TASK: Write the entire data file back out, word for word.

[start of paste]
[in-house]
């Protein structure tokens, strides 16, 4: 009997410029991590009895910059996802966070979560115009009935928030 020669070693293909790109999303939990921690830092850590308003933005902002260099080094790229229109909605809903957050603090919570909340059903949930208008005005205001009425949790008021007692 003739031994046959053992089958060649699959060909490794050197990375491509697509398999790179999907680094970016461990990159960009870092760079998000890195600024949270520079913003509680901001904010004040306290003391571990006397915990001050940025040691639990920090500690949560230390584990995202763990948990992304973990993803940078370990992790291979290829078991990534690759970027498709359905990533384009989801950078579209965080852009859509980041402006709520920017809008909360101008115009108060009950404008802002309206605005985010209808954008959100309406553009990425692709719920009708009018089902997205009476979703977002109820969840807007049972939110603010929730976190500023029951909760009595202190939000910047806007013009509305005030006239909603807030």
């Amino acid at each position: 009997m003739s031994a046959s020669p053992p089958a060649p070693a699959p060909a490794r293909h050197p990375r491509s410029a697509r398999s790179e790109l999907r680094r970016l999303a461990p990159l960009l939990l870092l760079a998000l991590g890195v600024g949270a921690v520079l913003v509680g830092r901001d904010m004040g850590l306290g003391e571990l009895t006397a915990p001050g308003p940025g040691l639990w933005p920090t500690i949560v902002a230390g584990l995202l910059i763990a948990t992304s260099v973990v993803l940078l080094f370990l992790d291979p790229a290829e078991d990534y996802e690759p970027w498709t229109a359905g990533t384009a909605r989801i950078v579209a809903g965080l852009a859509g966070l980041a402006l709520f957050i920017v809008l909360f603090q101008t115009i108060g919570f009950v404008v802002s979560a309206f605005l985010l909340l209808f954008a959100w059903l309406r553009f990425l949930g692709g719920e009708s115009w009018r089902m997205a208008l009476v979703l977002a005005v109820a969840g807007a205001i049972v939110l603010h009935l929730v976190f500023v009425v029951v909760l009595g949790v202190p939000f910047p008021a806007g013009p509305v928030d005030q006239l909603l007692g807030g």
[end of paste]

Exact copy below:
[in-house]
């Protein structure tokens, strides 16, 4: 009997410029991590009895910059996802966070979560115009009935928030 020669070693293909790109999303939990921690830092850590308003933005902002260099080094790229229109909605809903957050603090919570909340059903949930208008005005205001009425949790008021007692 003739031994046959053992089958060649699959060909490794050197990375491509697509398999790179999907680094970016461990990159960009870092760079998000890195600024949270520079913003509680901001904010004040306290003391571990006397915990001050940025040691639990920090500690949560230390584990995202763990948990992304973990993803940078370990992790291979290829078991990534690759970027498709359905990533384009989801950078579209965080852009859509980041402006709520920017809008909360101008115009108060009950404008802002309206605005985010209808954008959100309406553009990425692709719920009708009018089902997205009476979703977002109820969840807007049972939110603010929730976190500023029951909760009595202190939000910047806007013009509305005030006239909603807030």
């Amino acid at each position: 009997m003739s031994a046959s020669p053992p089958a060649p070693a699959p060909a490794r293909h050197p990375r491509s410029a697509r398999s790179e790109l999907r680094r970016l999303a461990p990159l960009l939990l870092l760079a998000l991590g890195v600024g949270a921690v520079l913003v509680g830092r901001d904010m004040g850590l306290g003391e571990l009895t006397a915990p001050g308003p940025g040691l639990w933005p920090t500690i949560v902002a230390g584990l995202l910059i763990a948990t992304s260099v973990v993803l940078l080094f370990l992790d291979p790229a290829e078991d990534y996802e690759p970027w498709t229109a359905g990533t384009a909605r989801i950078v579209a809903g965080l852009a859509g966070l980041a402006l709520f957050i920017v809008l909360f603090q101008t115009i108060g919570f009950v404008v802002s979560a309206f605005l985010l909340l209808f954008a959100w059903l309406r553009f990425l949930g692709g719920e009708s115009w009018r089902m997205a208008l009476v979703l977002a005005v109820a969840g807007a205001i049972v939110l603010h009935l929730v976190f500023v009425v029951v909760l009595g949790v202190p939000f910047p008021a806007g013009p509305v928030d005030q006239l909603l007692g807030g």